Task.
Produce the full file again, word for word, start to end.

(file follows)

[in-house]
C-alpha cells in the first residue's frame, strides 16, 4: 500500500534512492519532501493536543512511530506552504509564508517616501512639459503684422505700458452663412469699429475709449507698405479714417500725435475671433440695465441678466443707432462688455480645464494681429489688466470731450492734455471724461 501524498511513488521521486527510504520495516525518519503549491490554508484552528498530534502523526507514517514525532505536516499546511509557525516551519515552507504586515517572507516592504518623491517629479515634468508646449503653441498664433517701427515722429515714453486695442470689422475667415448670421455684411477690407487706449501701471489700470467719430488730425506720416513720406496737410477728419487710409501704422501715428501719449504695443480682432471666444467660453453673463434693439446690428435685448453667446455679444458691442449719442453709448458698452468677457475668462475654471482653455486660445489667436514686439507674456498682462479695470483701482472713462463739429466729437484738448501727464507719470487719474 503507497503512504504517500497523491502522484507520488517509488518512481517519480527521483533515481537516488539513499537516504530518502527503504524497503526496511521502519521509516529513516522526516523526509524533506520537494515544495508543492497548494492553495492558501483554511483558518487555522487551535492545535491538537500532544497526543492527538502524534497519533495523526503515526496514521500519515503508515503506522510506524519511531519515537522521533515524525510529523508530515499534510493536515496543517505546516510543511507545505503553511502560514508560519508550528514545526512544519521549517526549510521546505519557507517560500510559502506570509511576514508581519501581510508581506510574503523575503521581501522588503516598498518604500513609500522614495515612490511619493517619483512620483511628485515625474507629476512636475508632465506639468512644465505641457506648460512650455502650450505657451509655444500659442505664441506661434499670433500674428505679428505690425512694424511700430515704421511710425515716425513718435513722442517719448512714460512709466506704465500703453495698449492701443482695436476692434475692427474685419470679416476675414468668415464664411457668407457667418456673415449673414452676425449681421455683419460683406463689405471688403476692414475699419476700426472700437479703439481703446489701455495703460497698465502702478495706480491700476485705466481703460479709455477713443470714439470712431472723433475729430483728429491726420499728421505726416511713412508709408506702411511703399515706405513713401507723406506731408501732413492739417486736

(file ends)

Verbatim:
[in-house]
C-alpha cells in the first residue's frame, strides 16, 4: 500500500534512492519532501493536543512511530506552504509564508517616501512639459503684422505700458452663412469699429475709449507698405479714417500725435475671433440695465441678466443707432462688455480645464494681429489688466470731450492734455471724461 501524498511513488521521486527510504520495516525518519503549491490554508484552528498530534502523526507514517514525532505536516499546511509557525516551519515552507504586515517572507516592504518623491517629479515634468508646449503653441498664433517701427515722429515714453486695442470689422475667415448670421455684411477690407487706449501701471489700470467719430488730425506720416513720406496737410477728419487710409501704422501715428501719449504695443480682432471666444467660453453673463434693439446690428435685448453667446455679444458691442449719442453709448458698452468677457475668462475654471482653455486660445489667436514686439507674456498682462479695470483701482472713462463739429466729437484738448501727464507719470487719474 503507497503512504504517500497523491502522484507520488517509488518512481517519480527521483533515481537516488539513499537516504530518502527503504524497503526496511521502519521509516529513516522526516523526509524533506520537494515544495508543492497548494492553495492558501483554511483558518487555522487551535492545535491538537500532544497526543492527538502524534497519533495523526503515526496514521500519515503508515503506522510506524519511531519515537522521533515524525510529523508530515499534510493536515496543517505546516510543511507545505503553511502560514508560519508550528514545526512544519521549517526549510521546505519557507517560500510559502506570509511576514508581519501581510508581506510574503523575503521581501522588503516598498518604500513609500522614495515612490511619493517619483512620483511628485515625474507629476512636475508632465506639468512644465505641457506648460512650455502650450505657451509655444500659442505664441506661434499670433500674428505679428505690425512694424511700430515704421511710425515716425513718435513722442517719448512714460512709466506704465500703453495698449492701443482695436476692434475692427474685419470679416476675414468668415464664411457668407457667418456673415449673414452676425449681421455683419460683406463689405471688403476692414475699419476700426472700437479703439481703446489701455495703460497698465502702478495706480491700476485705466481703460479709455477713443470714439470712431472723433475729430483728429491726420499728421505726416511713412508709408506702411511703399515706405513713401507723406506731408501732413492739417486736